10 Tips for Renting a Flat

The do´s and don´ts of securing a place of one´s own.

Expats.cz Staff

Written by Expats.cz Staff Published on 18.05.2009 12:18:15 (updated on 18.05.2009) Reading time: 4 minutes

Searching for a flat no matter where you live can be a daunting experience – add to that the stress of doing so in a foreign country and it can be altogether off-putting. Whether you are working with a realtor or going it alone, keep these simple facts in mind to make the process more manageable. Happy hunting!

1. Furnished vs. unfurnished: Be flexible.  Remain open-minded as you search for a flat. If you find an unfurnished flat that fulfills all your needs but haven´t got the furniture to fill it up, do not hesitate to ask if the place can be furnished. In many cases the owner will be willing to do so for a negotiable higher rent payment. On the other hand, if you discover a furnished apartment that you´d rather furnish yourself, ask the owner to remove some of the furniture. There is a good chance it can be done.

2. Inspect the property carefully. If there are obvious damages, ask if repairs will be made later, so that you aren´t blamed for them. Such problem areas should be noted in the lease: either by you agreeing to live with it or the landlord agreeing to fix it by a certain date. Also assess walls shared with adjoining flats. The more walls in common, the greater the chance of noise from next door.

3. Get to know the neighborhood.  Familiarize yourself with the neighborhood before making any big decisions. Where are the closest tram, metro, or bus lines? Where´s the grocery store? Is there any construction going on that may cause you sleepless nights or up-too-early mornings in the next couple of months? If you have children or pets, are there green spaces within walking distance?

4. Pay attention to parking.  Can you park on the street free of charge? If not, inquire about other parking possibilities. Remember that if you view a flat during the day it may seem like there are plenty of empty parking spots, but these will likely be filled by evening. Renting a parking spot from a tenant in your building who hasn´t got a car, or from a tenant at another building nearby, may be an option. Expect to pay 1,500 CZK-3,000 CZK/month. Newer buildings typically feature such rental opportunities.

5. Beware of hidden fees.  In newer buildings, and some old ones, too, you are required to pay not only the utilities but a maintenance fee for common areas, such as the garage, garden, staircase, elevator, etc. Your share of building maintenance can cost anywhere from 1,000 CZK/month to a few thousand, based on the size (in m²) of your flat. These costs won´t likely be mentioned during negotiations and they may not even appear in the contract. Inquiring about maintenance fees up-front, including the average fee for the past couple of years, is the only way to know for certain.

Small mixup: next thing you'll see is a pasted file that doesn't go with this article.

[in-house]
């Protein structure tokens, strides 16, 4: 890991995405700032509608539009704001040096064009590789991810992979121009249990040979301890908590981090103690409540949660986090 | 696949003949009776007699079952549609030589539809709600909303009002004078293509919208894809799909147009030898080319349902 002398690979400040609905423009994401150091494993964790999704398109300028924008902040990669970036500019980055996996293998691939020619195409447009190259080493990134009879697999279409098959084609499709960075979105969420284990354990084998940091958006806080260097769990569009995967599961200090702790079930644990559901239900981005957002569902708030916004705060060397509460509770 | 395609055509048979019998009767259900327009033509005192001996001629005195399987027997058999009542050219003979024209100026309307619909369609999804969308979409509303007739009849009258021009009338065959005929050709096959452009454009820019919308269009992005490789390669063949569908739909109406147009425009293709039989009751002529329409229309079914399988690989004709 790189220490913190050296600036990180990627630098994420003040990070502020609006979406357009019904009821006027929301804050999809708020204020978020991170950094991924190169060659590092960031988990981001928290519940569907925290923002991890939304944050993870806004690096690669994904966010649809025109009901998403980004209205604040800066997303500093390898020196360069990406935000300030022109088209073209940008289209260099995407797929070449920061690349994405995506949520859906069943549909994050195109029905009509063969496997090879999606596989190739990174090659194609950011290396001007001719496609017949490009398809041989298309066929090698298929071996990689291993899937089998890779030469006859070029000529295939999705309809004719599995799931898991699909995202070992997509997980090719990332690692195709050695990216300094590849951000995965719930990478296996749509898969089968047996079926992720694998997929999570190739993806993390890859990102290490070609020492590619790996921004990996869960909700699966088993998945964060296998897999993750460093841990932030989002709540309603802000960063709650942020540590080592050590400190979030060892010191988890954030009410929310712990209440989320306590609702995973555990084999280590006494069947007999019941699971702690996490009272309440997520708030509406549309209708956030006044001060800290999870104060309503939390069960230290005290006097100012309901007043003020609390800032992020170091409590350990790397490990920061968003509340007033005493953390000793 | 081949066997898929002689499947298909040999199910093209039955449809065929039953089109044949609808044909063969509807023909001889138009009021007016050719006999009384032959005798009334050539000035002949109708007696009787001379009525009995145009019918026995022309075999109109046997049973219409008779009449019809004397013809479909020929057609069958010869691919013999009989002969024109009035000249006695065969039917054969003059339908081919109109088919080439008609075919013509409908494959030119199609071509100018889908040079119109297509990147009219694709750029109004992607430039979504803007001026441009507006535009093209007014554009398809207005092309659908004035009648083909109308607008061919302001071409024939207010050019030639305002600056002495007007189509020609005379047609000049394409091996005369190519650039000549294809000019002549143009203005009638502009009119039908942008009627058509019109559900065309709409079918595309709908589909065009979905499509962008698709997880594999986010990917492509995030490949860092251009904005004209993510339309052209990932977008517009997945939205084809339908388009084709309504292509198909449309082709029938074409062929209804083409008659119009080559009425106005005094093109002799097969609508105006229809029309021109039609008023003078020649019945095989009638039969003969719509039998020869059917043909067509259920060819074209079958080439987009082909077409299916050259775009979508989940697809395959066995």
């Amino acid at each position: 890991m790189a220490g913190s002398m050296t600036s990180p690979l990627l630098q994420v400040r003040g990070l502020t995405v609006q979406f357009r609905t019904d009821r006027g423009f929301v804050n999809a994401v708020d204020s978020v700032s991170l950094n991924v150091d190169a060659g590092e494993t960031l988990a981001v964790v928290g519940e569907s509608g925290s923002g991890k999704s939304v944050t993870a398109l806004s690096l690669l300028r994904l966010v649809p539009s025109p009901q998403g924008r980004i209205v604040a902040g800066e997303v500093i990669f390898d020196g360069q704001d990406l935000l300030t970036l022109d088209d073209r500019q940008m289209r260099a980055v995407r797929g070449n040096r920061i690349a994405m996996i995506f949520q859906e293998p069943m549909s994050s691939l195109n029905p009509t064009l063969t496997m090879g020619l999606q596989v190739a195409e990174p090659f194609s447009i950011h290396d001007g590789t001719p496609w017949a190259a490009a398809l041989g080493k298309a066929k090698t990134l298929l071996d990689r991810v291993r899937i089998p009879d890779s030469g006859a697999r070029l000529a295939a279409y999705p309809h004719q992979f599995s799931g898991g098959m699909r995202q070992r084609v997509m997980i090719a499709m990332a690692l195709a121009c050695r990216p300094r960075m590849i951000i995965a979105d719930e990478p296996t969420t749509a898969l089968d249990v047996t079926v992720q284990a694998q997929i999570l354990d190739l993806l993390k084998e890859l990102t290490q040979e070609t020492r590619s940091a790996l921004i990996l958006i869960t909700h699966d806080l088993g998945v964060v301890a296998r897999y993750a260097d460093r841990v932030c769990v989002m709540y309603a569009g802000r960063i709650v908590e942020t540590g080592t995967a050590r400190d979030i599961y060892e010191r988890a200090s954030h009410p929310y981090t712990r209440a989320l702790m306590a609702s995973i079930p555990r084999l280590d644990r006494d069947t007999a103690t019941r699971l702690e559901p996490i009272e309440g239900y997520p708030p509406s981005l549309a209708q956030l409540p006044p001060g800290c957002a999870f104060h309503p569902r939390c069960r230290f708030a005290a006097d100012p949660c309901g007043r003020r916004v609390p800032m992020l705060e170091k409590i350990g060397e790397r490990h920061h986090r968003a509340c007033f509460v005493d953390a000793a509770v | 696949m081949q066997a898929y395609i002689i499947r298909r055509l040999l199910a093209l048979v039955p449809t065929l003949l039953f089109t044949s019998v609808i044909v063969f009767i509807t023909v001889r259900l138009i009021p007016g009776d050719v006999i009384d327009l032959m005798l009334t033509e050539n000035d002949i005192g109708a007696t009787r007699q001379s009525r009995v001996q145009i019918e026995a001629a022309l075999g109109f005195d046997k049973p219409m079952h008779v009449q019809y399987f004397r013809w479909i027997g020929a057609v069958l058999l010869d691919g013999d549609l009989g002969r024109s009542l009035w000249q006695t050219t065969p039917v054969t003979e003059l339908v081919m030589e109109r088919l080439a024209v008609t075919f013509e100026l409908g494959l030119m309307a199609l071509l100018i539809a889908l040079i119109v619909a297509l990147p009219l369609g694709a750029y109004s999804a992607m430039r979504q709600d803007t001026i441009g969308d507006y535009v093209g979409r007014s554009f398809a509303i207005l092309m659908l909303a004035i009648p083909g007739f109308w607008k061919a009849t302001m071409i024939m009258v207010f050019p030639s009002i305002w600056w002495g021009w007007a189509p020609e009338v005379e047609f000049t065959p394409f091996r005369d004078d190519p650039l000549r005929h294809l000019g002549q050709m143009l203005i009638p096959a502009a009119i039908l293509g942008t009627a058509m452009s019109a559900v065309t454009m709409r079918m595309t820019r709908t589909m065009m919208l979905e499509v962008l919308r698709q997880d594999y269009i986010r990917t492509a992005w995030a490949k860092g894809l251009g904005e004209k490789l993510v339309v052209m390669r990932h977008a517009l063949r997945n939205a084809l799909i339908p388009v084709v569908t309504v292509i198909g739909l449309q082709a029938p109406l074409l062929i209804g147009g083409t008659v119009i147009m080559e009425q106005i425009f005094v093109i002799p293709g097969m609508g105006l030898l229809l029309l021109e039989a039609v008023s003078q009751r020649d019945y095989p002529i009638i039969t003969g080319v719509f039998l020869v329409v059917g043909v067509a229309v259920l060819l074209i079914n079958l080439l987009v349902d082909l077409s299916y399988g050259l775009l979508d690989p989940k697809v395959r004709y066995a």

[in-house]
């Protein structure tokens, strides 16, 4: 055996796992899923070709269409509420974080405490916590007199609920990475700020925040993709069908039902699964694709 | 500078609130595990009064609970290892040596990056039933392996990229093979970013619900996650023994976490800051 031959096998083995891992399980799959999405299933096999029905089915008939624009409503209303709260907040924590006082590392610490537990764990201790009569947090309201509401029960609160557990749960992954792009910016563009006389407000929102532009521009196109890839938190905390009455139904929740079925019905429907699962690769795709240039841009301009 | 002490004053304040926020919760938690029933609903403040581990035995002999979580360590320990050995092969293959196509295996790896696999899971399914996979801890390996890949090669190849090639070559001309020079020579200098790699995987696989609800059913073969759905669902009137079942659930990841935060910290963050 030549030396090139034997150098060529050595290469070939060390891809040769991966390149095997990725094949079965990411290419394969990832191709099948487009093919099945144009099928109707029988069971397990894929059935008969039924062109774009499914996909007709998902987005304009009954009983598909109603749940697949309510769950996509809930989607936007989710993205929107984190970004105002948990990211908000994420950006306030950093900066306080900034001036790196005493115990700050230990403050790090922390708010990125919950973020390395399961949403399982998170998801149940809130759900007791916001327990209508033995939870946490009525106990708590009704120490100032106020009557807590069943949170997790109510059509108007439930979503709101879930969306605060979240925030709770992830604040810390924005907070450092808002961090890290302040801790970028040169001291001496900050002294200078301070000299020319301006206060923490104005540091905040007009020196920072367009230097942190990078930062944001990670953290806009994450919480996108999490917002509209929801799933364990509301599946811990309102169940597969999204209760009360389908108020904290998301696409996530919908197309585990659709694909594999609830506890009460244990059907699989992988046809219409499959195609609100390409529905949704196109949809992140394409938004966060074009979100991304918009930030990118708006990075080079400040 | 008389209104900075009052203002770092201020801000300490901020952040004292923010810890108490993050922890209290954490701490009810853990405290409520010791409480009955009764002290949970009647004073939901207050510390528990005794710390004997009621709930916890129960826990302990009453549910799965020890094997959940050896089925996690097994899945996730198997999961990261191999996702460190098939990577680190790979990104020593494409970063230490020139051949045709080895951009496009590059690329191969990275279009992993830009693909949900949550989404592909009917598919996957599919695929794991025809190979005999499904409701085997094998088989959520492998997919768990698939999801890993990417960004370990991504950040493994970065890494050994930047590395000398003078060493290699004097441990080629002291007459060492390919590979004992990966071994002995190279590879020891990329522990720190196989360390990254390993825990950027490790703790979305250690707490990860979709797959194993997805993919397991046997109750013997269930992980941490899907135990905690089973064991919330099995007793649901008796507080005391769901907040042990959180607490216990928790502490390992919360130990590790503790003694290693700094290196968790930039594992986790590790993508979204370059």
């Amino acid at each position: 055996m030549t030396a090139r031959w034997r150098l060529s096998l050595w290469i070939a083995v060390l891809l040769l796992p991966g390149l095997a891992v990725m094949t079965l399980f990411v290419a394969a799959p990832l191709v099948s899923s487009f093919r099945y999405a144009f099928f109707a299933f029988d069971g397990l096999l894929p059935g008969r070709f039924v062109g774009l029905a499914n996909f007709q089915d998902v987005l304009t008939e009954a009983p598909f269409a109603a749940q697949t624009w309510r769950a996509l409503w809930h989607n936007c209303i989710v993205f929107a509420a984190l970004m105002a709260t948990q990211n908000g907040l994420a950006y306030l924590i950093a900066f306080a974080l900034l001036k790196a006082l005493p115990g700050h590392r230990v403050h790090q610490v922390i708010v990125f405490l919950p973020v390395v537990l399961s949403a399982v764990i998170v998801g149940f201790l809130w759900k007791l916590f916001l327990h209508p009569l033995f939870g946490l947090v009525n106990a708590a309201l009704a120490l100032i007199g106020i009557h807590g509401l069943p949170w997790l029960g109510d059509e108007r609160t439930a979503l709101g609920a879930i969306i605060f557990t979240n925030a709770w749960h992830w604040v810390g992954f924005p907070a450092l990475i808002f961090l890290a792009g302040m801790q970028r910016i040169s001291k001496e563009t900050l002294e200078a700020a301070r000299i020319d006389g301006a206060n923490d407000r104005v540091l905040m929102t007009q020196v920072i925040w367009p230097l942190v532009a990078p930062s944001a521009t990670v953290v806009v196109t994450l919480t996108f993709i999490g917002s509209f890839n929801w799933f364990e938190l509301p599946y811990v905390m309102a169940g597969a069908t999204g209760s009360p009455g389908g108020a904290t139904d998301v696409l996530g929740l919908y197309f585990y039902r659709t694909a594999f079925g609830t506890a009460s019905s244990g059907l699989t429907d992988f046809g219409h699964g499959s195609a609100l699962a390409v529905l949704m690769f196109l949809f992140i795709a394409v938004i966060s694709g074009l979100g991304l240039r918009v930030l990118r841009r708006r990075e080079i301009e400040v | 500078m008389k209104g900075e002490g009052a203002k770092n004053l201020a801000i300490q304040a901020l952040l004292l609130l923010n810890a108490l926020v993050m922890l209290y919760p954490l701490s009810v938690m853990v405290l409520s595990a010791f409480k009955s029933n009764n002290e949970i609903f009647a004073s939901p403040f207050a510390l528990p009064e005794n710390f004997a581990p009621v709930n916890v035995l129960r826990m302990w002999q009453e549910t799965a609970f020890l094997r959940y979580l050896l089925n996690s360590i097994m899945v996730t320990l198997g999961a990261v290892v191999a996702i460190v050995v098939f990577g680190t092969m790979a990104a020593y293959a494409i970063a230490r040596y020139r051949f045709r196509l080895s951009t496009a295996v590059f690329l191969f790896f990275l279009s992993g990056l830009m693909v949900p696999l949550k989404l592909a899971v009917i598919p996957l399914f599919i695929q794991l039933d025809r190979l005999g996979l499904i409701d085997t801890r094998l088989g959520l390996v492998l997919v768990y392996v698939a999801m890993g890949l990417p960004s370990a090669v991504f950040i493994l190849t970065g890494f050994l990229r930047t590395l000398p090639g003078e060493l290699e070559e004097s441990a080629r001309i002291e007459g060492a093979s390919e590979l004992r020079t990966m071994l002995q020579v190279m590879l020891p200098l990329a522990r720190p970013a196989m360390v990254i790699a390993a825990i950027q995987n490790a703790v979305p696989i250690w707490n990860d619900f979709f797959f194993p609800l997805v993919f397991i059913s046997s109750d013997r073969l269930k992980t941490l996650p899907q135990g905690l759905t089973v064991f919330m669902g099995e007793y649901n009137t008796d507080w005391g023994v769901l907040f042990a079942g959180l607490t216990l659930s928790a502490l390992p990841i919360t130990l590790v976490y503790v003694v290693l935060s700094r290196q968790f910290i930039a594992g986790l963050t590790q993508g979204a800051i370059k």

6. Take over the utilities.  It´s highly recommended that you ask the landlord to transfer all the utilities into your name at the beginning of the lease agreement. Why? You will be in direct contact with the companies providing you water, gas, and electricity which means you will pay for exactly what you use with no additional headaches from the landlord. (Utilities overcharges can be another source of hidden costs.) TIP: Save money by learning to operate your gas heating. Shut off the heat entirely in the summer; don´t just reduce the temperature of the heating unit. This will ensure a lower utilities bill.

7. Clarify “must-haves” and keep the realtor on task. When working with a real estate agent, save valuable time by sending an e-mail or making a phone call to the realtor prior to the viewing. List all of your non-negotiable/must-have requirements for potential flats (rent, elevator, parking, number of rooms, etc.) once again. You´d be surprised to find that no matter how clearly you have specified your requirements the first time around, the realtor will, in some cases, still take you to view a flat that´s missing one or more of these essentials.

8. Love, or at least like, your landlord.  If the landlord doesn´t make a good impression when you view the flat, or you simply fail to connect, it´s best to continue your search. No matter how much you like his/her flat, if you can´t communicate openly and comfortably with the owner, you may find yourself moving out after a few months or, worse, living with continuous stress. Better to recognize it now and save yourself trouble (and possibly money) down the road.

9. Always, always negotiate.  Don´t be afraid to negotiate the price, in fact it´s almost a must! The worst you will get is an answer of no. In most cases, the owner is willing to negotiate though probably won´t go down as far as you´d like. At the very least you´ll know you gave it a try and, if there is one, you may be pleasantly surprised by the counter offer.

10. Examine your lease with a critical eye. This is obvious, but necessary, advice. In fact, you may discover minor differences between the Czech version of the lease and the English translation. Always clarify: How much notice is required prior to moving? How large a deposit must you make (first and last month´s rent plus security)? How much cleaning is required before you can get your deposit back? These and other crucial provisions should be made clear before you sign anything.

We take these elements into account to ensure complete customer care and satisfaction throughout the home search.

Prague Solutions, s.r.o. is a company that offers support to recently relocated families and the expatriate community at large. We can assist you with your home search as well as many other facets of the transition to life in Prague via our unique telephone support line just for expats. For further information visit the ReloCare website.

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